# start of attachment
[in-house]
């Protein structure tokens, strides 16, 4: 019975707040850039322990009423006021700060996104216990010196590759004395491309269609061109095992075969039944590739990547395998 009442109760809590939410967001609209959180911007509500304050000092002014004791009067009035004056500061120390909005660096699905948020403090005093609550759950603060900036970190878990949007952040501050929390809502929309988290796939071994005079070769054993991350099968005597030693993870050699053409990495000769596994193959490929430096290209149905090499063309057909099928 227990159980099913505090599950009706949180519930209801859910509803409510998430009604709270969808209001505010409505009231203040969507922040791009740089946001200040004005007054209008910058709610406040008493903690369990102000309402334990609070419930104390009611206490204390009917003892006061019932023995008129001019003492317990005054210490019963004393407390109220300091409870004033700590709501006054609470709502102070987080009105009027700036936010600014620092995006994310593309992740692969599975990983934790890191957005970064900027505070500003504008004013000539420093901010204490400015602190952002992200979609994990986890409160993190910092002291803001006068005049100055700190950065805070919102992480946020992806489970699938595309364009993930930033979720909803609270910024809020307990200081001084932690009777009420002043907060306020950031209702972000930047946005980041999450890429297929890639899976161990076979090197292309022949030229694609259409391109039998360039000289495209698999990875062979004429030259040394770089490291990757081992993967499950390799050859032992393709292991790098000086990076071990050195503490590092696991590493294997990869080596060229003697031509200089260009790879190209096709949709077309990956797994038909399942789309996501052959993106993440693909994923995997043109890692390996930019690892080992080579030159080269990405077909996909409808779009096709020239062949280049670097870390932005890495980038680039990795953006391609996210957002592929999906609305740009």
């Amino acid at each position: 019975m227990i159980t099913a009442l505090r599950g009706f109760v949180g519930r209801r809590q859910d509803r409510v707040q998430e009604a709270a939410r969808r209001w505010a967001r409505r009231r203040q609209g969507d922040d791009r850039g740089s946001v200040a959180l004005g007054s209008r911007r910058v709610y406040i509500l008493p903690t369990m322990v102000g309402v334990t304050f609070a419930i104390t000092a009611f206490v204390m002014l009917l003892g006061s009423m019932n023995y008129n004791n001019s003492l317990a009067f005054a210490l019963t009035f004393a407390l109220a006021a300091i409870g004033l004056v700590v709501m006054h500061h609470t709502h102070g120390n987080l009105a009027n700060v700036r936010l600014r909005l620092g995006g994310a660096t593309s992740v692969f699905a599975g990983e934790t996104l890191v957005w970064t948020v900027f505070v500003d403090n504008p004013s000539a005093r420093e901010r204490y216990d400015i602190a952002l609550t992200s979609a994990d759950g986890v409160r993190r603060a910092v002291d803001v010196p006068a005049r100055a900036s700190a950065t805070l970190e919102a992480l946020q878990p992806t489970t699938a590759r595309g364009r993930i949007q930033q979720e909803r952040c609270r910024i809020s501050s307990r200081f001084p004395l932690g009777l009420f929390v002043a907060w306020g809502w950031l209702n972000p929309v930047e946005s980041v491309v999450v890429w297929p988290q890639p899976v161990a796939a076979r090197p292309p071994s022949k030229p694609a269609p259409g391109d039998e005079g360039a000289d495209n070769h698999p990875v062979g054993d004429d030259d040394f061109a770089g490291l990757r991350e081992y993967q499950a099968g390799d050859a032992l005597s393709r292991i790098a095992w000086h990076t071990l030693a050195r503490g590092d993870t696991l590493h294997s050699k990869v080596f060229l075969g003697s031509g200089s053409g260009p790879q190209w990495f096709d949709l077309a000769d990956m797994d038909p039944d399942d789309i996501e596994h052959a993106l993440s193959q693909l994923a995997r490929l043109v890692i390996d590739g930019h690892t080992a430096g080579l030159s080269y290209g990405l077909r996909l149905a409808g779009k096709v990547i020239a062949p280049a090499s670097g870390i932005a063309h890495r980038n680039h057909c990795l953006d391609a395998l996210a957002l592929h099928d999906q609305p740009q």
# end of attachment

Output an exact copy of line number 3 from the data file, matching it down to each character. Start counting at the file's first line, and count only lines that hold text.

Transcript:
């Amino acid at each position: 019975m227990i159980t099913a009442l505090r599950g009706f109760v949180g519930r209801r809590q859910d509803r409510v707040q998430e009604a709270a939410r969808r209001w505010a967001r409505r009231r203040q609209g969507d922040d791009r850039g740089s946001v200040a959180l004005g007054s209008r911007r910058v709610y406040i509500l008493p903690t369990m322990v102000g309402v334990t304050f609070a419930i104390t000092a009611f206490v204390m002014l009917l003892g006061s009423m019932n023995y008129n004791n001019s003492l317990a009067f005054a210490l019963t009035f004393a407390l109220a006021a300091i409870g004033l004056v700590v709501m006054h500061h609470t709502h102070g120390n987080l009105a009027n700060v700036r936010l600014r909005l620092g995006g994310a660096t593309s992740v692969f699905a599975g990983e934790t996104l890191v957005w970064t948020v900027f505070v500003d403090n504008p004013s000539a005093r420093e901010r204490y216990d400015i602190a952002l609550t992200s979609a994990d759950g986890v409160r993190r603060a910092v002291d803001v010196p006068a005049r100055a900036s700190a950065t805070l970190e919102a992480l946020q878990p992806t489970t699938a590759r595309g364009r993930i949007q930033q979720e909803r952040c609270r910024i809020s501050s307990r200081f001084p004395l932690g009777l009420f929390v002043a907060w306020g809502w950031l209702n972000p929309v930047e946005s980041v491309v999450v890429w297929p988290q890639p899976v161990a796939a076979r090197p292309p071994s022949k030229p694609a269609p259409g391109d039998e005079g360039a000289d495209n070769h698999p990875v062979g054993d004429d030259d040394f061109a770089g490291l990757r991350e081992y993967q499950a099968g390799d050859a032992l005597s393709r292991i790098a095992w000086h990076t071990l030693a050195r503490g590092d993870t696991l590493h294997s050699k990869v080596f060229l075969g003697s031509g200089s053409g260009p790879q190209w990495f096709d949709l077309a000769d990956m797994d038909p039944d399942d789309i996501e596994h052959a993106l993440s193959q693909l994923a995997r490929l043109v890692i390996d590739g930019h690892t080992a430096g080579l030159s080269y290209g990405l077909r996909l149905a409808g779009k096709v990547i020239a062949p280049a090499s670097g870390i932005a063309h890495r980038n680039h057909c990795l953006d391609a395998l996210a957002l592929h099928d999906q609305p740009q």